A glimpse into the failures of electricity grid design and extreme weather planning.
The rolling power blackouts that recently occurred in the state of Texas were not without precedent, yet the damage was far greater than the state could have anticipated: 4.5M electricity customers without power, 110 deaths, 33% of homes and businesses without electricity, 48% of generation offline, and electricity spot rates hitting the cap of $9,000 per megawatt hour (MWh). While a similar event occurred in 2011 and plant operators created a set of best practices for winterizing equipment, these were voluntary recommendations that were largely not implemented. And as a result of COVID-19, ERCOT – the state-supervised operator and de facto clearinghouse for wholesale power in Texas – did not thoroughly inspect natural gas and coal plants for winterization.
Previous bouts of freezing weather led to blackouts at least seven times between 1983 and 2011. Policymakers in Texas have long had to grapple between the tradeoff involved in winterizing the grid against rare winter outages and low rates. The preference for low rates has historically prevailed, but with the latest blackout things may be about to change.
Early on the rhetoric coming from certain corners was that renewables were to blame, but power sector experts have dismissed that notion. Even with wind and solar down, the lack of natural gas supply made it near impossible to meet the electricity demand. Grid operators were responding to a peak demand of 69,150 MW – much higher than the projected peak of 57,699 MW for the winter season and higher than the previous record of 67,915 MW set in January 2018. ERCOT had an extreme outage scenario of 13,953 MW of thermal (natural gas, coal and nuclear) outages which was doubled in this situation.
Thus, the main story is the failure of thermal power plans due to a failure of winterization. Typically, colder climate generators invest in various de-icing measures and protective infrastructure, but Texas decision makers opted to overlook these in favor of lower costs to end customers.
Headlines were made by a company called Griddy Energy which sent massive bills to customers and was even accused of price gouging. Griddy passed wholesale electricity rates directly to customers instead of fixed-rate electricity plans that offer a consistent rate regardless of market conditions. They represent just 0.6% of the market but were singled out by ERCOT and had their ability to conduct activity in the market revoked. As a result, they were forced to power down. Then there was Brazos Electric Power Cooperative, the largest and oldest wholesale power firm in Texas, which filed for bankruptcy due to a $1.8B bill owed to ERCOT.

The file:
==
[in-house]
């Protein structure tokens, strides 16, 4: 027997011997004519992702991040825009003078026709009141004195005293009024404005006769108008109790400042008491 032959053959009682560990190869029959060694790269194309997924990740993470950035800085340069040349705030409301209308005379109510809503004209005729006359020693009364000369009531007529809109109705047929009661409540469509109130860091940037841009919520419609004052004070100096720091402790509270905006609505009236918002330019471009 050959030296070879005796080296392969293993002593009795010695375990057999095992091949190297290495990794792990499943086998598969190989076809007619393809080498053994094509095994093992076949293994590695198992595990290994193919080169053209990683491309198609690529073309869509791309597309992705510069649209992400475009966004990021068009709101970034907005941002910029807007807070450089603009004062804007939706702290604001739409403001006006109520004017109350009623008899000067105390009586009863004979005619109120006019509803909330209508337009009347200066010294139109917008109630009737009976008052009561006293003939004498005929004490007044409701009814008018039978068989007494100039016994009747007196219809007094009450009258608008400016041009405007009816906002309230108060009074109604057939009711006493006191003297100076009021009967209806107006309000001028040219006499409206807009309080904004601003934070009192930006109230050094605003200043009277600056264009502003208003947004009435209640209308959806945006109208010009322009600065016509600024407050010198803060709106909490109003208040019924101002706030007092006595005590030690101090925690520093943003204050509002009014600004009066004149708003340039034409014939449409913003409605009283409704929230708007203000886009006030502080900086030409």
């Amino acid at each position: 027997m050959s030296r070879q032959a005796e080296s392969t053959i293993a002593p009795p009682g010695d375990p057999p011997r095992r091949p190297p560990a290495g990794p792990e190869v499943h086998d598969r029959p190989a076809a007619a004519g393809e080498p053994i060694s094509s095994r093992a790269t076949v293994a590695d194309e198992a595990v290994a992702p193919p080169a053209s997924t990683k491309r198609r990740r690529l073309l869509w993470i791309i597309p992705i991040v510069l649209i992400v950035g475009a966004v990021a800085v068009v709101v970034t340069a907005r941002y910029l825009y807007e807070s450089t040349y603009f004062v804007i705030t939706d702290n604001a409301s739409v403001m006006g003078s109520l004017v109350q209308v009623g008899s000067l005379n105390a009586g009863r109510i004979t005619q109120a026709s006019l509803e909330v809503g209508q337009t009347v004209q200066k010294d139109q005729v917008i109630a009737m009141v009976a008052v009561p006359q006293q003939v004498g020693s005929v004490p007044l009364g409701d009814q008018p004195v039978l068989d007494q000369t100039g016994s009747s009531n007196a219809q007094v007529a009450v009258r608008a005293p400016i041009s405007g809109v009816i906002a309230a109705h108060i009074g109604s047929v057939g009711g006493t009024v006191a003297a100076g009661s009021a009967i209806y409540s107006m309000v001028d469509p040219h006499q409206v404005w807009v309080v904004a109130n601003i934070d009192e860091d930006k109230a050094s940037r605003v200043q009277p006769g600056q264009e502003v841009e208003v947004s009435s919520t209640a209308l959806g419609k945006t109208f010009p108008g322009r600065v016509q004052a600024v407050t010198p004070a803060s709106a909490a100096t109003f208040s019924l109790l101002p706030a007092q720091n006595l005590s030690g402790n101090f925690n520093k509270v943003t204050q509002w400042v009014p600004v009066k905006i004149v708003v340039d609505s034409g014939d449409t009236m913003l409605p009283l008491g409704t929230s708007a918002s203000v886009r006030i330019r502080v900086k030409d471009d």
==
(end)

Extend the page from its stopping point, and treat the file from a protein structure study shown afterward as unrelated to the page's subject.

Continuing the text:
The core issue is that of grid design. Greater resiliency is needed in the grid. Perhaps the entire fleet does not need to be winterized, but a certain portion does. Credit must be given to the ERCOT staff who did an incredible job ensuring the integrity of the grid, avoiding long-term blackouts or infrastructure damage.
Municipalities and co-operatives that were not well-hedged experienced the most economic damage. Hedge mandates and public assistance will likely be instituted because of this incident. Hedge mandates will naturally create opportunities for power traders who are needed to provide liquidity, and investors will be drawn to ERCOT to help facilitate the upgrades needed for infrastructure. Most notably, Warren Buffett’s Berkshire Hathaway has put forth an $8.3B plan that would bring online 10 GW of gas plants and emergency gas storage. These developments should bring better liquidity to ERCOT, greater capital requirements (infrastructure, winterization) and an increased reliance on the forward curve to value investments.
The key will be balancing reliability while not overspending, which is complicated by climate change. Record-breaking heat waves in California resulted in load spikes along with lower-than-expected generation and constrained imports, triggering rolling blackouts. Weather-related power outages are increasing across the US, as are more extreme storms and temperature swings. Planning based on historic events will simply not be good enough going forward.
Bahi Kandavel is Founder and Trading Director at Northstar Trading, and serves on the Advisory Council for Tamils in Finance.
This article is re-published from the March 2021 issue of “Street Talk”, TiF’s flagship publication. Interested in writing for us? Click here for our submission guidelines.